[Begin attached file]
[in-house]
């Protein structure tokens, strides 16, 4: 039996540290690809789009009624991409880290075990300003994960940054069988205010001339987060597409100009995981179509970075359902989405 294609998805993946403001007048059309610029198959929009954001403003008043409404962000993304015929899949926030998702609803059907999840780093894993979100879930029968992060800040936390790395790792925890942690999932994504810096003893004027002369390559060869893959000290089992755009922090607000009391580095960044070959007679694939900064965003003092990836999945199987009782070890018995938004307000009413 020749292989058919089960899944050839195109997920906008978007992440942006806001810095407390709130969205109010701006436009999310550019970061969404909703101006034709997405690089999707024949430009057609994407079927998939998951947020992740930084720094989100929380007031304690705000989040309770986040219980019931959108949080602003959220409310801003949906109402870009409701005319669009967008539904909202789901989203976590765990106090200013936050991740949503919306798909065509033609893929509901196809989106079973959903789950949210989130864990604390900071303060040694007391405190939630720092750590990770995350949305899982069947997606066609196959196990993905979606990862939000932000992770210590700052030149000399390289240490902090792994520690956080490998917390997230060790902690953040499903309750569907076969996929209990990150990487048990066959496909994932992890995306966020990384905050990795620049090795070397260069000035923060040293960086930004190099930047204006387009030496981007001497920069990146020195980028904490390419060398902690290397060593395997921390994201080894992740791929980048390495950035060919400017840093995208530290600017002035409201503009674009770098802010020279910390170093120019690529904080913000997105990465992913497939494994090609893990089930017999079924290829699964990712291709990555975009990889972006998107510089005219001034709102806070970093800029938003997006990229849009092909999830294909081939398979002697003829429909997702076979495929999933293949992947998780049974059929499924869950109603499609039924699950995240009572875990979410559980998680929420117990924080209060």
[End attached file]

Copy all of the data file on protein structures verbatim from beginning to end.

[in-house]
């Protein structure tokens, strides 16, 4: 039996540290690809789009009624991409880290075990300003994960940054069988205010001339987060597409100009995981179509970075359902989405 294609998805993946403001007048059309610029198959929009954001403003008043409404962000993304015929899949926030998702609803059907999840780093894993979100879930029968992060800040936390790395790792925890942690999932994504810096003893004027002369390559060869893959000290089992755009922090607000009391580095960044070959007679694939900064965003003092990836999945199987009782070890018995938004307000009413 020749292989058919089960899944050839195109997920906008978007992440942006806001810095407390709130969205109010701006436009999310550019970061969404909703101006034709997405690089999707024949430009057609994407079927998939998951947020992740930084720094989100929380007031304690705000989040309770986040219980019931959108949080602003959220409310801003949906109402870009409701005319669009967008539904909202789901989203976590765990106090200013936050991740949503919306798909065509033609893929509901196809989106079973959903789950949210989130864990604390900071303060040694007391405190939630720092750590990770995350949305899982069947997606066609196959196990993905979606990862939000932000992770210590700052030149000399390289240490902090792994520690956080490998917390997230060790902690953040499903309750569907076969996929209990990150990487048990066959496909994932992890995306966020990384905050990795620049090795070397260069000035923060040293960086930004190099930047204006387009030496981007001497920069990146020195980028904490390419060398902690290397060593395997921390994201080894992740791929980048390495950035060919400017840093995208530290600017002035409201503009674009770098802010020279910390170093120019690529904080913000997105990465992913497939494994090609893990089930017999079924290829699964990712291709990555975009990889972006998107510089005219001034709102806070970093800029938003997006990229849009092909999830294909081939398979002697003829429909997702076979495929999933293949992947998780049974059929499924869950109603499609039924699950995240009572875990979410559980998680929420117990924080209060």